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Joined: Aug 2001
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Project 39-1/2 - I am sorting the best parts from 3 transmissions to make one good 4 speed transmission. The engine I'm building is a '72 five speed - the trans does not have the improved later gears, so I am building as a 4 speed. I have two 4 speed trannys - at least one is a 1968 trans in reasonably good condition. Can you give me a thumbs up or down on the condition of the following parts, please.
[Linked Image from i.postimg.cc]
Gear selector camplate - wear on both sides of track, more visible on the left side in photo.

[Linked Image from i.postimg.cc]
Camplate again - wear all around but worst is in this section.

[Linked Image from i.postimg.cc]
Kickstart springs - is one of these better than the others? In the photo I lined up the inner tangs facing the same way.
Thanks.
Al
Making progress with your help!

Last edited by Al Eckstadt; 11/06/22 10:28 pm.

Al Eckstadt
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The camplate looks OK, though the later hardened ones are much better.
The middle kickstart spring looks tired, the others are OK. Look for corrosion damage that may give rise to a fault. They do break sometimes.
Beware that sometime in the late 60's Triumph decided to make their transmissions according to the drawings, after which parts like shafts and gears wouldn't interchange with earlier versions. How strange is that? Something to look for, though I'm not sure when the change took place. 1970 perhaps. My memory isn't better than it used to be...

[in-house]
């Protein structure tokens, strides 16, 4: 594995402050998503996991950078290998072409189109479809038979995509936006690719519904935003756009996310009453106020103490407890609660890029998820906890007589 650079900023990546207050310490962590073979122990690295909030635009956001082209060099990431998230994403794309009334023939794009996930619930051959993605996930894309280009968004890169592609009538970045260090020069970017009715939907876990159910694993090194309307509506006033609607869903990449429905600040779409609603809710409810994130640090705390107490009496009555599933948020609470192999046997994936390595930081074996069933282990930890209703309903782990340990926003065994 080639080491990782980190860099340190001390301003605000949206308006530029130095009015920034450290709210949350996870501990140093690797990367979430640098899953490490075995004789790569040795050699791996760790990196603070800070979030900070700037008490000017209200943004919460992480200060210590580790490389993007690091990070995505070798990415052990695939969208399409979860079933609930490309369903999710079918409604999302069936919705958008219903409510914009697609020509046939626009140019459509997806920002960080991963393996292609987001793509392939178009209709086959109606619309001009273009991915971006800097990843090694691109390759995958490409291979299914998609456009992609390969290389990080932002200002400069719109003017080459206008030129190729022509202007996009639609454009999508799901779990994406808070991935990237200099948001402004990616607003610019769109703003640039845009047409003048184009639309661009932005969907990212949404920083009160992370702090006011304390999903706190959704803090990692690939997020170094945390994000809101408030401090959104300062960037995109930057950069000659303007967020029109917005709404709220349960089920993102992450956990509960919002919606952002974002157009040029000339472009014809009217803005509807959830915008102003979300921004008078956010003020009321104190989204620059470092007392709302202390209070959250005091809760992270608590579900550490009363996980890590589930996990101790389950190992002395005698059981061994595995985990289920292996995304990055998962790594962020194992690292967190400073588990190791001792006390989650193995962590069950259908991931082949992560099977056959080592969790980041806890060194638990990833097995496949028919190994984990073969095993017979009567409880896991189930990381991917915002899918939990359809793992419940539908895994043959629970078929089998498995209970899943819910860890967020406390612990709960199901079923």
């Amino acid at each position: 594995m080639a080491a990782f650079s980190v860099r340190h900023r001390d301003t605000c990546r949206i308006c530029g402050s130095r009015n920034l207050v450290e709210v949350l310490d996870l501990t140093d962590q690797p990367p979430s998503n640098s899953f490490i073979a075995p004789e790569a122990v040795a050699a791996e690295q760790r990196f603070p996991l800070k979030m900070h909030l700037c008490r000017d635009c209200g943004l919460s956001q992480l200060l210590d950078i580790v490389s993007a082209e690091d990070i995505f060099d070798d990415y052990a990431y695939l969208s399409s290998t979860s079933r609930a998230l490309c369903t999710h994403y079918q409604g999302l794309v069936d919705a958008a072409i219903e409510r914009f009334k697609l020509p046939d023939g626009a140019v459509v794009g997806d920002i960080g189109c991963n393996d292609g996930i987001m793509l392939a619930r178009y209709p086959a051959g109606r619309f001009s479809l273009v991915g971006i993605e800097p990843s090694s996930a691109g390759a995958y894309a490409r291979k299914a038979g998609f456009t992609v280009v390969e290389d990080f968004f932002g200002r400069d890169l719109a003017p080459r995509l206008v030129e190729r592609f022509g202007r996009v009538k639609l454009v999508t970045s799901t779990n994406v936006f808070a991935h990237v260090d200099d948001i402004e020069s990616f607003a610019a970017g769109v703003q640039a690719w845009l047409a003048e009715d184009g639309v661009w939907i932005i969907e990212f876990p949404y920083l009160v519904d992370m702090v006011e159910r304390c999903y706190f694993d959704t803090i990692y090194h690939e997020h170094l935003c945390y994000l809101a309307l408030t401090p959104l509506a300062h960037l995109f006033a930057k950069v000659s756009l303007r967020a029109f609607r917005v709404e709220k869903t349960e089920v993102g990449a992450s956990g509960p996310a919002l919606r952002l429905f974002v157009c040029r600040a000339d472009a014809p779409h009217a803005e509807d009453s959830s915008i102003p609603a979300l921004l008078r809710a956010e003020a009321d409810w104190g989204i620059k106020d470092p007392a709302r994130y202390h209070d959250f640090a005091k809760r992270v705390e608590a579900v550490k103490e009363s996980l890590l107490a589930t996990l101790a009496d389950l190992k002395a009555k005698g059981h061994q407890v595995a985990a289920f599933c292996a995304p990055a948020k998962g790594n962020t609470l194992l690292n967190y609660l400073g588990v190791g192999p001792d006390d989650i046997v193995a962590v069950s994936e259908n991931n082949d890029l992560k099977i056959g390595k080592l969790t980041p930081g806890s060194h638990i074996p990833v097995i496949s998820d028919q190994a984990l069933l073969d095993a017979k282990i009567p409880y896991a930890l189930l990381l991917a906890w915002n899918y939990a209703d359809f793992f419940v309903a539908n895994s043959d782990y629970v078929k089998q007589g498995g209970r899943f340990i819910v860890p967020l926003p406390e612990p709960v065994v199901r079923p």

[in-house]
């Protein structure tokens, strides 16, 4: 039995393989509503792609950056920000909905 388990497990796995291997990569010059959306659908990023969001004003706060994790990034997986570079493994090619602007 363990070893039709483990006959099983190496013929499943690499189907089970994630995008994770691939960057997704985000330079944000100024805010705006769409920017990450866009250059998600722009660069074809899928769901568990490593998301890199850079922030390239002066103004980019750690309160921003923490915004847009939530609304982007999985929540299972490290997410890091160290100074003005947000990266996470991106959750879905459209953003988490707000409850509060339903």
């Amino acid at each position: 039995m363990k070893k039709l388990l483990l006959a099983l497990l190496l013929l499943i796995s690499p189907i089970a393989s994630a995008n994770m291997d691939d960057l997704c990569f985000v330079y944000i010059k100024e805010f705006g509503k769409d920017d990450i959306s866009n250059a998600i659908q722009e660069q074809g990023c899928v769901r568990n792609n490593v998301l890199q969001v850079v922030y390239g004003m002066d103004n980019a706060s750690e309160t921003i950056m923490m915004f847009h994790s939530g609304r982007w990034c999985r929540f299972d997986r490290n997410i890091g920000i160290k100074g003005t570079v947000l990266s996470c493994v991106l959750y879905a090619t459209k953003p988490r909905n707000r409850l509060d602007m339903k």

SR

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Do a search on "triumph 4-speed gearbox changes" and download Hermit's article - that will give you chapter and verse

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Thank you both very much SR and Tinkerer. I am being very careful about mixing (and/or not mixing) certain parts. The two 4 speed transmissions are very different. One came from a '68 Bonneville parts bike I bought many years ago, the other from a '68 engine purchased for this project. The one from the parts bike is very very different (older style) than the one from the engine only. So there is little opportunity to use any of those parts.. There is no guarantee that either is correct for 1968 but the engine only tranny seems to be correct.
The final engine choice has turned out to be '72 T120RV, but I don't care to use the 5 speed as I mentioned above. The engine is in pretty good shape overall, so I am using the '72 parts where possible. This is where I have to be careful - mixing '72 parts and '68 parts.
I have been making good use of Hermit's website - but I missed that article on the gearbox changes. The site has soooo much info it is sometimes a little overwhelming. I used the article this afternoon to sort out the parts I was using. I appear to be OK so far.
Thanks so very much.
Al


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Hi Al, Unless the '72 transmission has been converted to plunger cam plate indexing, you should use a leaf spring cam plate.